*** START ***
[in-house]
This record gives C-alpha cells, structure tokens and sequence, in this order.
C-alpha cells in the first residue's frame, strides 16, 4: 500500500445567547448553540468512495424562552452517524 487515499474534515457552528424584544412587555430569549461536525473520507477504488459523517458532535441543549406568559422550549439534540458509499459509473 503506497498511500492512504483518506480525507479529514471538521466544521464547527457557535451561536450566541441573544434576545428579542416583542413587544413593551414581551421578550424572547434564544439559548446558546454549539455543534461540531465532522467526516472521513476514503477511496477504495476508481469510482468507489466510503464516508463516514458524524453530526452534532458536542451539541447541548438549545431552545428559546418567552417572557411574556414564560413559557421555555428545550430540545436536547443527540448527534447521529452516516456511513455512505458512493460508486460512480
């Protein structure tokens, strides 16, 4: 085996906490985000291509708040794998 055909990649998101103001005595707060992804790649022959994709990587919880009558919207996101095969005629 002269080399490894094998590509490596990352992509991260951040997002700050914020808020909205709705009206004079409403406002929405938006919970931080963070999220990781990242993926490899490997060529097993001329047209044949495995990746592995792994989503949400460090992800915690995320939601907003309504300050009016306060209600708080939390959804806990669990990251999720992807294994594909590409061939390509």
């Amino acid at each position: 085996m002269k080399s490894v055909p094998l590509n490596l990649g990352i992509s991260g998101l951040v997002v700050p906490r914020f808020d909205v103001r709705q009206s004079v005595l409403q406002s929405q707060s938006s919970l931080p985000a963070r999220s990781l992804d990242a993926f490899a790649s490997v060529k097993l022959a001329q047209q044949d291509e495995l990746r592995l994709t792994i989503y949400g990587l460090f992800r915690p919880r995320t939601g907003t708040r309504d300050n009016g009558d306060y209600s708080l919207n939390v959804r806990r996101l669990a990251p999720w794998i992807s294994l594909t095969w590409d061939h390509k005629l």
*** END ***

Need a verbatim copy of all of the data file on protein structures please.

[in-house]
This record gives C-alpha cells, structure tokens and sequence, in this order.
C-alpha cells in the first residue's frame, strides 16, 4: 500500500445567547448553540468512495424562552452517524 487515499474534515457552528424584544412587555430569549461536525473520507477504488459523517458532535441543549406568559422550549439534540458509499459509473 503506497498511500492512504483518506480525507479529514471538521466544521464547527457557535451561536450566541441573544434576545428579542416583542413587544413593551414581551421578550424572547434564544439559548446558546454549539455543534461540531465532522467526516472521513476514503477511496477504495476508481469510482468507489466510503464516508463516514458524524453530526452534532458536542451539541447541548438549545431552545428559546418567552417572557411574556414564560413559557421555555428545550430540545436536547443527540448527534447521529452516516456511513455512505458512493460508486460512480
């Protein structure tokens, strides 16, 4: 085996906490985000291509708040794998 055909990649998101103001005595707060992804790649022959994709990587919880009558919207996101095969005629 002269080399490894094998590509490596990352992509991260951040997002700050914020808020909205709705009206004079409403406002929405938006919970931080963070999220990781990242993926490899490997060529097993001329047209044949495995990746592995792994989503949400460090992800915690995320939601907003309504300050009016306060209600708080939390959804806990669990990251999720992807294994594909590409061939390509």
């Amino acid at each position: 085996m002269k080399s490894v055909p094998l590509n490596l990649g990352i992509s991260g998101l951040v997002v700050p906490r914020f808020d909205v103001r709705q009206s004079v005595l409403q406002s929405q707060s938006s919970l931080p985000a963070r999220s990781l992804d990242a993926f490899a790649s490997v060529k097993l022959a001329q047209q044949d291509e495995l990746r592995l994709t792994i989503y949400g990587l460090f992800r915690p919880r995320t939601g907003t708040r309504d300050n009016g009558d306060y209600s708080l919207n939390v959804r806990r996101l669990a990251p999720w794998i992807s294994l594909t095969w590409d061939h390509k005629l």